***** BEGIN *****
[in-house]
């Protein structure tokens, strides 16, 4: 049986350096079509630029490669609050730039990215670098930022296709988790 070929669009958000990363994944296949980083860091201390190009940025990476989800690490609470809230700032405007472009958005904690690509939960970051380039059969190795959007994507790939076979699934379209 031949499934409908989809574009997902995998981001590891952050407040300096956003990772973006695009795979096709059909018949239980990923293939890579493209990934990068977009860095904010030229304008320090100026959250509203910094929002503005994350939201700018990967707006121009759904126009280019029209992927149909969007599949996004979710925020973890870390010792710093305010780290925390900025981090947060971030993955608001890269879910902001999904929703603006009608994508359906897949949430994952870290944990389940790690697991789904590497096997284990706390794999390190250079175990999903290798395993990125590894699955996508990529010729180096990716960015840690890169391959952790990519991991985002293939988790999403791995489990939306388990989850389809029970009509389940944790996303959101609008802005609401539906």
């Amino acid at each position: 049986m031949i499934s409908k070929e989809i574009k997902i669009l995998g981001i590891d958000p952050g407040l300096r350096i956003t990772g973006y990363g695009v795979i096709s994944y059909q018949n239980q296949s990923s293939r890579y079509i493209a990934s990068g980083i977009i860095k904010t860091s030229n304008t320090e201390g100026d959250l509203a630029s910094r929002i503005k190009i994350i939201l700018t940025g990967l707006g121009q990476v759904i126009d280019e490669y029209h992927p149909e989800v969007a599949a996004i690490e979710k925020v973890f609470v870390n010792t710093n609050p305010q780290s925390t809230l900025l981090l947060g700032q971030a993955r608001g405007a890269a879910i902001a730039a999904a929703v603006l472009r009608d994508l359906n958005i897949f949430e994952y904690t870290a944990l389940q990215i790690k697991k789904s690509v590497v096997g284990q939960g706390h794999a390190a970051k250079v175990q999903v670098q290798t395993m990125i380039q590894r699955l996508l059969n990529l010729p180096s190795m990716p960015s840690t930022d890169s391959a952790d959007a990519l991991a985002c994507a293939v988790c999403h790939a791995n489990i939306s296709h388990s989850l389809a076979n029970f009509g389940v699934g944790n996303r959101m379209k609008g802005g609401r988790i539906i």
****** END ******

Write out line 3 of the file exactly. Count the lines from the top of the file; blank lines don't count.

């Amino acid at each position: 049986m031949i499934s409908k070929e989809i574009k997902i669009l995998g981001i590891d958000p952050g407040l300096r350096i956003t990772g973006y990363g695009v795979i096709s994944y059909q018949n239980q296949s990923s293939r890579y079509i493209a990934s990068g980083i977009i860095k904010t860091s030229n304008t320090e201390g100026d959250l509203a630029s910094r929002i503005k190009i994350i939201l700018t940025g990967l707006g121009q990476v759904i126009d280019e490669y029209h992927p149909e989800v969007a599949a996004i690490e979710k925020v973890f609470v870390n010792t710093n609050p305010q780290s925390t809230l900025l981090l947060g700032q971030a993955r608001g405007a890269a879910i902001a730039a999904a929703v603006l472009r009608d994508l359906n958005i897949f949430e994952y904690t870290a944990l389940q990215i790690k697991k789904s690509v590497v096997g284990q939960g706390h794999a390190a970051k250079v175990q999903v670098q290798t395993m990125i380039q590894r699955l996508l059969n990529l010729p180096s190795m990716p960015s840690t930022d890169s391959a952790d959007a990519l991991a985002c994507a293939v988790c999403h790939a791995n489990i939306s296709h388990s989850l389809a076979n029970f009509g389940v699934g944790n996303r959101m379209k609008g802005g609401r988790i539906i």